Contractors ‘A Little More Hungry’
A slowdown in new development this year has reduced some of the upward price momentum on construction. With fewer projects breaking ground, developers said they have regained some leverage in negotiations with construction firms and contractors, even though material prices remain high.
“The numbers have gotten better but, even more important, I’m seeing the contractors being a little more hungry,” Codina said. “I’ve had [subcontractors] a year ago say to me, ‘I don’t want to bid unless I’m going to get the job, I’m too busy.’ Now, we’re breaking ground because we’ve seen a little bit of a different attitude.”
Jay Fayette, Suffolk Construction’s president for the east coast of Florida, has seen the number of proposals coming across his desk decline but said he still expects to have a busy year as his firm moves through a backlog of projects that have been waiting to begin construction.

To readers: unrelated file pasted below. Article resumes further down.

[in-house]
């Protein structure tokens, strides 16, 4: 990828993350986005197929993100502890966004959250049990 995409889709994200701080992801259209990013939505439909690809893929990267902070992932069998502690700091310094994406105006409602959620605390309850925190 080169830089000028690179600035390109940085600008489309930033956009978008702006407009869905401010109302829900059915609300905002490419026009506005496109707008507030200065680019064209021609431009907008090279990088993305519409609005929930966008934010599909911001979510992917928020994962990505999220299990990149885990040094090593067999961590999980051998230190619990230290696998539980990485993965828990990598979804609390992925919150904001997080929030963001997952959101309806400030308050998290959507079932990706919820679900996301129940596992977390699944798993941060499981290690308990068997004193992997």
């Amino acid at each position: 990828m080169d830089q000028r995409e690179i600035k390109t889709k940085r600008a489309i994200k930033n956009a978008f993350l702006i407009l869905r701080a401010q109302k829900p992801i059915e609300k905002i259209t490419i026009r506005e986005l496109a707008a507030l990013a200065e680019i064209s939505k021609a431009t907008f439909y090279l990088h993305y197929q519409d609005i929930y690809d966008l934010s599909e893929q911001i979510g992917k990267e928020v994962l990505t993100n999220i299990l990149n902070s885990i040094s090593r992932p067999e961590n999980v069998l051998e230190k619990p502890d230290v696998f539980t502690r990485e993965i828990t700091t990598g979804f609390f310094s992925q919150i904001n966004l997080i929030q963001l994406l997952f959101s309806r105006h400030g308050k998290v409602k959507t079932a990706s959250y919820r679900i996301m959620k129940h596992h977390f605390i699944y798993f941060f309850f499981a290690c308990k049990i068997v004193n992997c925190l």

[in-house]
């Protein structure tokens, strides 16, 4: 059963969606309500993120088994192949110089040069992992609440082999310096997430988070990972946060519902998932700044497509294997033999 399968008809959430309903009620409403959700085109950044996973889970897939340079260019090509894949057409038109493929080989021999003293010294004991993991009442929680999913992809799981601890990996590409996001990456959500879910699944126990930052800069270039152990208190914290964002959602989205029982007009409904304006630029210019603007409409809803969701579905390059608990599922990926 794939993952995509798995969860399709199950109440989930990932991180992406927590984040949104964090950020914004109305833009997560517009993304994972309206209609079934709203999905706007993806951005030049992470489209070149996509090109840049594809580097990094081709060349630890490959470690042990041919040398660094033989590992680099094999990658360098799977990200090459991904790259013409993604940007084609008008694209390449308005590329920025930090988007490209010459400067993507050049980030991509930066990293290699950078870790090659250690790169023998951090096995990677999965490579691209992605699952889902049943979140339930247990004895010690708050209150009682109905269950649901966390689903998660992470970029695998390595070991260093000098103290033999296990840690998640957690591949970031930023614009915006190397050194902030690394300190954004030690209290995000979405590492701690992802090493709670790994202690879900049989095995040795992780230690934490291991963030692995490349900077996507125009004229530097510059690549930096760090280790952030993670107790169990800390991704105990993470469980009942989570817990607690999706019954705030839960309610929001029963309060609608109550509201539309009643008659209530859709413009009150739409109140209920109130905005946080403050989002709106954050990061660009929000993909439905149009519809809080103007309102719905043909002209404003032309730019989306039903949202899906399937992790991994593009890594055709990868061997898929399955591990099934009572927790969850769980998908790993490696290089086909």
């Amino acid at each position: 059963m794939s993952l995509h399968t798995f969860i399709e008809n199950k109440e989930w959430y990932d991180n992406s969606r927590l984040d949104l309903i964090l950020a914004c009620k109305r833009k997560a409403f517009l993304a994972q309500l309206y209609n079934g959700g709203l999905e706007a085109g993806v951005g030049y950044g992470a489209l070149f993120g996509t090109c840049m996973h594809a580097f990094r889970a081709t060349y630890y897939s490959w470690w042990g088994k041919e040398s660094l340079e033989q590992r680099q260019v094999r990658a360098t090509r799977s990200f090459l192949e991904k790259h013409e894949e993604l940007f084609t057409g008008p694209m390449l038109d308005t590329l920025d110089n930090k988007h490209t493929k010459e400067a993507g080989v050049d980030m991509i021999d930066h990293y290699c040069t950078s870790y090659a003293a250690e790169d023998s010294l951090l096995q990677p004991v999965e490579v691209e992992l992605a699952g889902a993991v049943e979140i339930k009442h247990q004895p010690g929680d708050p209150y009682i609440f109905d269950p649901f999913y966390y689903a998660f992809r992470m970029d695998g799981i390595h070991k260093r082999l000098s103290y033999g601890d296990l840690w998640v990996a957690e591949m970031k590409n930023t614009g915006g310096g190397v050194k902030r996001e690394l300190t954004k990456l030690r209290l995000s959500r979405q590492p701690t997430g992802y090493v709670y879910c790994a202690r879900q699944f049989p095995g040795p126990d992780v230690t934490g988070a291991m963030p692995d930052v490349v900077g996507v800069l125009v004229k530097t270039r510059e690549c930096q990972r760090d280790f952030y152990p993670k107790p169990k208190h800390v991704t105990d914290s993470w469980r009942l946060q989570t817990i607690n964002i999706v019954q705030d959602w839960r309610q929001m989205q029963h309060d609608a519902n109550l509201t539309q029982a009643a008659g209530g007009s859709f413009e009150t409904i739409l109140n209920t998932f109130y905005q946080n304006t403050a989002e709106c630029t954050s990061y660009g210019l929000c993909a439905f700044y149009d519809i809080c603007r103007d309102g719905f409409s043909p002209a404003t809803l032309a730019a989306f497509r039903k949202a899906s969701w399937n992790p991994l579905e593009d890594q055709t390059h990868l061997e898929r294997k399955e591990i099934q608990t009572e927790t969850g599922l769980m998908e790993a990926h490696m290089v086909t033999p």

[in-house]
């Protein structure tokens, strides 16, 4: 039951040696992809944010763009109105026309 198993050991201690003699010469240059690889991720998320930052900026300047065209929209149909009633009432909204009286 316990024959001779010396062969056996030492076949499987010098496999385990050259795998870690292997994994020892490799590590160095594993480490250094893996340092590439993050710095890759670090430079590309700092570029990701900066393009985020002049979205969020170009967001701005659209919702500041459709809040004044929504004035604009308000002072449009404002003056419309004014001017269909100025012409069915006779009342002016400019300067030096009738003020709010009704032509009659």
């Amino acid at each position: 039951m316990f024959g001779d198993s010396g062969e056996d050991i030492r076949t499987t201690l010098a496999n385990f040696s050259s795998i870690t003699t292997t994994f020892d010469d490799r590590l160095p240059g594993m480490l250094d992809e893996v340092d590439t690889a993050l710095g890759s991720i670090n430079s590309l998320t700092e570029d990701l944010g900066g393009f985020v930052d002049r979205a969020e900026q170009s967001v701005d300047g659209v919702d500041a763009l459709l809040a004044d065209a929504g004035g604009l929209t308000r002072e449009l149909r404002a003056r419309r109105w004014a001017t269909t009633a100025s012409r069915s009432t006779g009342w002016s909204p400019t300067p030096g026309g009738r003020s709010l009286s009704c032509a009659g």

“We’re going to be very busy, and busier than last year,” Fayette said. “But that’s not necessarily due to the abundance in the market, it’s really due to the abundance that we had in the pipeline that we’re finally getting shovels in the ground. The shortage of workers that has plagued the construction industry is expected to continue, and Suffolk is investing resources into worker recruitment and retention to try to offset some of the challenges.”
Raw materials like wood and concrete have become more available, but switchgears, the backbone of a building’s electric system that became difficult to source during the pandemic, remain one of the largest hurdles for new construction.
“We don’t dare tell an owner it’s less than 65 weeks” to secure switchgears, Fayette said.
Construction costs have also begun to stabilize, but a crowded development pipeline in the region means strong demand for materials will keep prices from falling significantly in the year ahead.
“I think there is a world where construction costs come down. I can’t say that it’s in the Southeast region,” Fayette said. “We’re in nine regions nationwide, and we are seeing some softening of construction costs in other regions, but the state of Florida is a robust construction market.”